Banks that market insurance solely as a death benefit are not offering the full range of variable universal life insurance benefits to their customers.

The "new" life insurance, built for lifetime benefits as well, could be the solution to many of your clients' diverse financial planning needs.

By updating the way your bank markets variable life products, you can reach or better serve high-potential markets, including high-net-worth people and business owners. This doesn't require committing additional bank resources. It's simply a matter of understanding and communicating the full range of variable life benefits.

Variable life sales have grown 30% a year since 1992. Policy owners are realizing its benefits, and with a little creative marketing there is more opportunity for growth. Indeed, variable life sales in 1998 surpassed sales of all other life insurance products.

Variable life is an investment-oriented life insurance product. Unlike traditional insurance, the policy owners - not the insurance company-make investment decisions.

Policy money is invested in products managed by well-known investment managers such as Dreyfus Corp., Fidelity Investments, Neuberger & Berman, and OppenheimerFunds.

And as variable life policies become increasingly popular and competition among insurers grows, pricing for the insurance coverage becomes more competitive.

Variable life insurance can be the solution for financial planning needs such as:

Supplemental retirement planning. A Chicago bank customer contributes the maximum to his 401(k) plan each year, has fully funded other retirement vehicles, and wants to save even more money for retirement on a tax- deferred basis while meeting the increasing life insurance needs of his family.

He begins funding a variable universal life policy once he reaches the maximum contribution for his 401(k) and other investments.

The variable life policy protects him and his family with insurance but allows his premiums, which are invested at his discretion, to grow tax- deferred. Assets and premiums can be moved among underlying investment options without tax penalties.

Repositioning assets. A client has a fixed annuity that he originally bought for retirement income but now wants to leave to his children at his death.

Currently, the fixed annuity would be subject to estate and income taxes as high as 50% upon his death. He could improve this situation by repositioning these assets to provide a survivor benefit free of income and estate taxes. To do this, he would "annuitize" the existing annuity, or start a regular income stream, which he would then use to fund a variable life plan.

The new plan can be structured to supply an income-tax-free death benefit payable to the beneficiary that would exceed that of the annuity. With an annual gifting strategy and an irrevocable trust as the original owner of the policy, this survivorship benefit could be estate-tax-free as well.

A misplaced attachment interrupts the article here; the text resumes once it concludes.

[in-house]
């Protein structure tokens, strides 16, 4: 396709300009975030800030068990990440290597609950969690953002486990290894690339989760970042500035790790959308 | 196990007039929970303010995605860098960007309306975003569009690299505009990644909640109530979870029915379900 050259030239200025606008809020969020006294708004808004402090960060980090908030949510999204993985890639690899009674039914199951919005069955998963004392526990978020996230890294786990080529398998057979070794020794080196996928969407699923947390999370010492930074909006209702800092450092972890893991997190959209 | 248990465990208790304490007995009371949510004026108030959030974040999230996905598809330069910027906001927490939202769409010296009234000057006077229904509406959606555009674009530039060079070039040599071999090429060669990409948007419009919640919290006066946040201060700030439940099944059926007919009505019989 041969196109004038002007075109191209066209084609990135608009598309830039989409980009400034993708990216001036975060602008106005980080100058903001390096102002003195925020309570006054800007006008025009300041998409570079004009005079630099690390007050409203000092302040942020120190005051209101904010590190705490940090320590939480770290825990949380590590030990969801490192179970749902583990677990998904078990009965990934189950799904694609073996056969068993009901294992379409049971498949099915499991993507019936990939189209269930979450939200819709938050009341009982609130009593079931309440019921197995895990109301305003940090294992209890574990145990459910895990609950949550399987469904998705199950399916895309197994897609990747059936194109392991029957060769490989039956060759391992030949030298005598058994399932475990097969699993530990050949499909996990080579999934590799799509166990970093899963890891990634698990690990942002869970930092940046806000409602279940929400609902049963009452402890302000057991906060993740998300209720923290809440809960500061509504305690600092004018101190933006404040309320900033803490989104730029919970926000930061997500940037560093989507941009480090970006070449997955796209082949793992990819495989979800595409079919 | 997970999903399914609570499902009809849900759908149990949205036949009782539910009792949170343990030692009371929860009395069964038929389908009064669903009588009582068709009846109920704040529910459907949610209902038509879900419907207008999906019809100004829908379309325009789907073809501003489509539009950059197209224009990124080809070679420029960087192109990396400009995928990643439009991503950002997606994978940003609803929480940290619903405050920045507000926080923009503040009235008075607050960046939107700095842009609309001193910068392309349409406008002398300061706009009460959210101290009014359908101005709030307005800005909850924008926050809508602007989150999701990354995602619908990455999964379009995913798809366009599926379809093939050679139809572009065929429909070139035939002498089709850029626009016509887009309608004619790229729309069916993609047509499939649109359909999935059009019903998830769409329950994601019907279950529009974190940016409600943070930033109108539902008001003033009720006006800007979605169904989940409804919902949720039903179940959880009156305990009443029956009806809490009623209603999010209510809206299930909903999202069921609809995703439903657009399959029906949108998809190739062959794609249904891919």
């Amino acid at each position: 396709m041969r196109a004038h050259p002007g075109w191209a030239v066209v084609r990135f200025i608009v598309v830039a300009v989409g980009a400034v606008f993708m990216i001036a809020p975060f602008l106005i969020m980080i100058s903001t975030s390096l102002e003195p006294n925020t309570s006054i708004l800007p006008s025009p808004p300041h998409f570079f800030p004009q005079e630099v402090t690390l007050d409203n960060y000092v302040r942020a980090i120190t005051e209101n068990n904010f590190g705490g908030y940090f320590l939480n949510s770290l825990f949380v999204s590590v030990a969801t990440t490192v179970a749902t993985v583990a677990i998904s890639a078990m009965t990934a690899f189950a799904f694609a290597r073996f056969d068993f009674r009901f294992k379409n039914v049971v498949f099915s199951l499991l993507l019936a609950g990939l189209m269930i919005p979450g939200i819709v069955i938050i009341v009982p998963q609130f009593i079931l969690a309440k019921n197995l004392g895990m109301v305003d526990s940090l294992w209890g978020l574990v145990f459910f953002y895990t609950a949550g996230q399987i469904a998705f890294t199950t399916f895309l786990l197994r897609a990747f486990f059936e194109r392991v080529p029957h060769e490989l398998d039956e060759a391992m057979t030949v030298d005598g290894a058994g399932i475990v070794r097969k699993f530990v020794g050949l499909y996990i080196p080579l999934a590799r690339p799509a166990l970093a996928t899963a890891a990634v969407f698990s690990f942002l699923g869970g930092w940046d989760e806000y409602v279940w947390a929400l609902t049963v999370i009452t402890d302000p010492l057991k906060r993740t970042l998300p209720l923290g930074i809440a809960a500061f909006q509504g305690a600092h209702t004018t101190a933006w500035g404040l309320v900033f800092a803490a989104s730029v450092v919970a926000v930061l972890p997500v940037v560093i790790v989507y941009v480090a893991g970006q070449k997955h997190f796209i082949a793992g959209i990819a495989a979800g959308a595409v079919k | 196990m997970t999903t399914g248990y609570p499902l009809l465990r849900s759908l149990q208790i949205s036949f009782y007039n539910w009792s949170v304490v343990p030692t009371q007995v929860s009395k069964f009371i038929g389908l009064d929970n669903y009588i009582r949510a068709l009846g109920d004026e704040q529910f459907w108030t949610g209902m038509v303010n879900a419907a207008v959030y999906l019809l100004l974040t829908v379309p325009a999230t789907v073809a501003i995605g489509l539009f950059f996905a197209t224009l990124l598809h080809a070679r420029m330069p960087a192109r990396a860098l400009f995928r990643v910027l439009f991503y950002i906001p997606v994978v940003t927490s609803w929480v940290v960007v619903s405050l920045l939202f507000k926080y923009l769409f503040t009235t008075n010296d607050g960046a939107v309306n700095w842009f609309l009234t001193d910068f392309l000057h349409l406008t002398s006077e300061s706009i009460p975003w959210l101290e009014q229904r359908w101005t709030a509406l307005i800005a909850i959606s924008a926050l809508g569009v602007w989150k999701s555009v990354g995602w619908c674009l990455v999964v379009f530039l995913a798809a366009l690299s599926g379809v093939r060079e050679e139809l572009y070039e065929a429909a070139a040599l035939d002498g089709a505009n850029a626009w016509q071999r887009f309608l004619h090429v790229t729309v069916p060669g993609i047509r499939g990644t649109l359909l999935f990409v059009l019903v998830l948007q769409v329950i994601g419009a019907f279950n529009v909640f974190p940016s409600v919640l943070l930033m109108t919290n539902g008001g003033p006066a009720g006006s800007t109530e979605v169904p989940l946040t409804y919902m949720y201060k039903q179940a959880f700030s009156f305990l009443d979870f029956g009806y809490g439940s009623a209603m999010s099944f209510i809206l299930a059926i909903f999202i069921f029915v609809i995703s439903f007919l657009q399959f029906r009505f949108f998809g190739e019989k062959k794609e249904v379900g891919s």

Wealth transfer. A California couple has $3.4 million in savings accounts and certificates of deposit. When both spouses die, they would leave behind an estate tax bill of about $1 million.

To "discount" these taxes, the couple could buy a $1 million survivorship variable life policy that would pay a death benefit upon the death of the second spouse.

Assuming a 10% return and the second death occurring before the policy's maturity date, an annual premium of $13,400 beginning at age 65 would provide the death benefit needed to pay the projected estate tax liability.

Even if one spouse lives to age 100, total premiums paid would be only $469,000, yet the policy would cover the $1 million tax bill. Careful restructuring is required to avoid the inclusion of the life insurance death benefit in the surviving spouse's gross estate.

Business planning. A small-business owner wants to reward and keep a group of executives who are vital to the business' success.

Using variable life, he created a bonus program that compensates key employees upon meeting business goals. Since these nonqualified benefit plans are not subject to the same restrictions as qualified retirement plans, they can be customized for key employees and be offered as an extra benefit for top performers.

College funding. Variable life insurance can provide tax-advantaged money to pay college expenses. It also gives death benefit protection should the breadwinners die prematurely.

Variable life insurance for college funding is popular with parents who are starting families later in life. The policy may be set up both to fund college and to supplement retirement income.

If your bank already offers variable life in its stable of investment products, take advantage of it! Start marketing all the benefits of the "new" life insurance to better serve your customers.

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